Getting back to Samsung, Flurry says that the device maker accounted for 59% of Android smartphones and 42% of tablets (in the survey group). Assuming that the percentages for the survey group hold true for Android devices in general then Samsung now accounts for more than 300 million smartphones and tablets.
300 million devices puts Samsung in a distant second to Apple, but just as importantly it also puts everyone else in a far distant third place to Samsung. And it is this huge mass of hardware that could be the key to Samsung’s ebook market share.
When I last wrote about Samsung’s place in the ebook market (during BEA 2013) I described them as someone to be watched. I didn’t go so far as to say that they were the next ebook giant, but the only reason I held off was that I didn’t have the market research data I just showed you. Now that we have the data it’s pretty clear that Samsung is absolutely worth watching.
But before you get too excited, let me add a few lead weights to the balloon. Samsung still has a couple hurdles to get over before they can really grow their ebook market share.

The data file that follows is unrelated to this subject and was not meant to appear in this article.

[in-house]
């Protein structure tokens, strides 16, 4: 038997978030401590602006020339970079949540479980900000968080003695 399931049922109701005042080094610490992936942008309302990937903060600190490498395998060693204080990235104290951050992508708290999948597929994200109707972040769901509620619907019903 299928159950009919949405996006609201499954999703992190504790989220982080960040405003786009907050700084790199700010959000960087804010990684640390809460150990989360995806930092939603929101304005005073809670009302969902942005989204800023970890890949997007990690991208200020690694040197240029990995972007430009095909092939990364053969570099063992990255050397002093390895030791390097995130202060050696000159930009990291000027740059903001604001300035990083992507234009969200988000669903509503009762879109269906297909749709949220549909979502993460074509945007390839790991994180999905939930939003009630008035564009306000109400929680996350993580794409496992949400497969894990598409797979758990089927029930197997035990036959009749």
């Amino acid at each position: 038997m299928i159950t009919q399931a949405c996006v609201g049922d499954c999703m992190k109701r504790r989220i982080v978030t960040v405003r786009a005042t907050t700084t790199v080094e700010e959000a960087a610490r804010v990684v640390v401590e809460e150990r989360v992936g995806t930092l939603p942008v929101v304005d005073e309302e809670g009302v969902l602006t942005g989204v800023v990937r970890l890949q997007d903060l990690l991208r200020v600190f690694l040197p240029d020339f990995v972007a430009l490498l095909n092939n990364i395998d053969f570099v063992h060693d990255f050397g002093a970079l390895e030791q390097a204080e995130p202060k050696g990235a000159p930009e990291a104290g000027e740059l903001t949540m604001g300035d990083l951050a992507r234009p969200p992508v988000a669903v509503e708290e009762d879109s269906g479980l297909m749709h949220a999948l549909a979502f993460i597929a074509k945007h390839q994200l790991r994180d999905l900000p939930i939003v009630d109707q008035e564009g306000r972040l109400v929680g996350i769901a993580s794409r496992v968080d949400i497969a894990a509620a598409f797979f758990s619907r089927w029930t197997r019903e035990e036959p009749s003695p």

If you’re wondering why Samsung doesn’t have a significant market share already, there’s a pretty simple explanation.
Samsung might have 300 million Android devices in consumer hands but that is not the same thing as 300 million potential ebook buyers. Most of those devices can’t access Readers Hub.
This company has a bad reputation for launching new devices with absolutely amazing features but never actually releasing the new device in any single market with all of the features. One tablet owner on the Phandroid forum summed it up best:
I’m starting to feel this is the one thing Samsung does that gets totally under my skin.
When they *introduce* a new device it’s done so complete with all the bells & whistles.
When they *launch* this new device, one country gets the bells; the other gets the whistles.
We never get the introduced completed package in all it’s glory.
My interest in the Note 8 was fully sparked due to it’s *phone* capabilities yet all we get is the wifi version.